If you see statements like “mileage unknown” or “mechanical condition unknown,” it could be a positive sign. Many sellers genuinely don’t know how far a vehicle has gone because there’s a problem with the odometer. This fact then leads them to lower prices to compensate the buyer for the risk they take.

If you have a way of confirming the likely mileage, you can often bag yourself a bargain. Is the vehicle is still using its original tires and the amount of wear and tear on the upholstery? New cars can often make their way into the market at bargain prices, just because dealers can’t verify the actual number of miles.

Find A Vehicle That Fits Your Lifestyle

Cop cars aren’t one-size-fits-all. Local municipalities might try to flog all sorts of different varieties when they update their fleets.

It would help if you thought about how you plan on using the vehicle. If you need emergency vehicle lights for some other purpose other than policing, then you’ll probably want to opt for an off-duty car of some descriptions. These tend to come with the most comfortable leather seats or, at the very least soft cloth, instead of the regular vinyl.

You also want to think about where you’ll drive your cop car. Taking it to the office might be kosher, but driving across the border with it could create annoying issues.

Remember That Not All Cop Cars Get The Same Upgrades

Most cop cars have extensive upgrades that make them better than the average vehicle that rolls off the production line. You get things like beefed-up internals, extra cooling systems, and heavy-duty suspension. Most of the time, you need those things for the vehicles to have any longevity after you buy them. But remember, not all police cars get equal treatment. Some are in exceptional condition.

It all depends on the department and the kind of action the vehicle has seen. Some cars spend their entire lives gently cruising around the suburbs, never getting involved in high-speed chases or extreme activities. Others do it daily.

Also, note that the drivers of the vehicle matter considerably too. Police commissioners and chiefs tend to have the best-maintained vehicles, primarily because of their position. Those under them tend not to look after their cars and often have to do more dangerous work, again harming the vehicle.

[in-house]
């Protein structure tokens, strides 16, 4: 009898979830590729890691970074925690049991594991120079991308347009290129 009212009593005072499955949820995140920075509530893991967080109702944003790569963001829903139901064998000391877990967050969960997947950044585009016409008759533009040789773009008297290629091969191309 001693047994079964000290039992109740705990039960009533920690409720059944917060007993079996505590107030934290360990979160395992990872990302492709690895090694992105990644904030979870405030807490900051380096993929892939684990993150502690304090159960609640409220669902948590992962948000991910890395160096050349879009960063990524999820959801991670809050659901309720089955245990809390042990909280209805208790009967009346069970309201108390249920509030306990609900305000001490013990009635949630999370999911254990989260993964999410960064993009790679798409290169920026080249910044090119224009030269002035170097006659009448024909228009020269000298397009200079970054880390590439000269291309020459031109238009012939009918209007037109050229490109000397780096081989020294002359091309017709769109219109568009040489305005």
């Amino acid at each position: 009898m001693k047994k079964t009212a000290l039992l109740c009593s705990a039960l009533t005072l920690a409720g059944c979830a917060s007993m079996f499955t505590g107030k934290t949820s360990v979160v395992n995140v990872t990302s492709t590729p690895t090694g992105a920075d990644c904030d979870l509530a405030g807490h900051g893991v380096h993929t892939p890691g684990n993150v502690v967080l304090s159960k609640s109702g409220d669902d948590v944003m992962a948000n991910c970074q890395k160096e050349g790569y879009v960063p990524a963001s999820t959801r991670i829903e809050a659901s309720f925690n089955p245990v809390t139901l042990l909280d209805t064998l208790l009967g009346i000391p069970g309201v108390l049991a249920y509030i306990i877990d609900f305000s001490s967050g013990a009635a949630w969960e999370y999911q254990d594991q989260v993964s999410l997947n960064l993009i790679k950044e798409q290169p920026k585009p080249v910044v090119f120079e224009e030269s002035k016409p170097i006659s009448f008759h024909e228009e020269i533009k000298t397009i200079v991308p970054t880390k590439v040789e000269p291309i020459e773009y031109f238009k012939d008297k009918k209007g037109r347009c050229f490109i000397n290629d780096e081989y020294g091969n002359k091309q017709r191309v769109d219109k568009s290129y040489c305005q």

Don’t assume that all patrol cars are junk, even if they’re incredibly cheap. What you want is a vehicle whose value is not well understood by the seller. Remember, the cost of major jobs like rebuilding suspension is usually less than buying a new vehicle outright. Often, it pays to go down the DIY route or cough up the money for repairs as you go along. It still works out less expensive than regular monthly car payments totaling hundreds of dollars per month.

Find Out Where The Police Serviced The Car

Usually, you can gain more information by finding out where the police decided to maintain the vehicle. It makes a difference.

In many cases, the police will arrange with a third-party garage to care for all their maintenance needs. Rural communities usually do this to save on costs.

In larger cities where the police vehicle fleet is much more extensive, police departments will usually maintain a central facility for all their repairs.

Which is better often depends on the local area. The central facilities often have more experience dealing with police cars’ kinds of problems are likely to face. Mechanics are often better at identifying upcoming issues and solving them before they develop into something more serious.

When it comes to buying cop cars, the rules are slightly different. You have to consider things like the type of work the vehicle did before you bought it and the upgrades you can expect. You also have to find out who drove it – whether it was a police chief or patrol officer – both of whom will have different driving styles. Always check vehicles in person. You don’t want the seller to rip you off for a vehicle you later find out is worthless.

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Lou Ann Hammond

Lou Ann Hammond is the CEO of Carlist and Driving the Nation. She is the co-host of Real Wheels Washington Post carchat every Friday morning and is the Automotive, energy correspondent for The John Batchelor Show and a Contributor to Automotive Electronics magazine headquartered in Korea. Hammond is a founding member of the Women's World Car of the Year #WWCOTY, and board member of the Women in Automotive.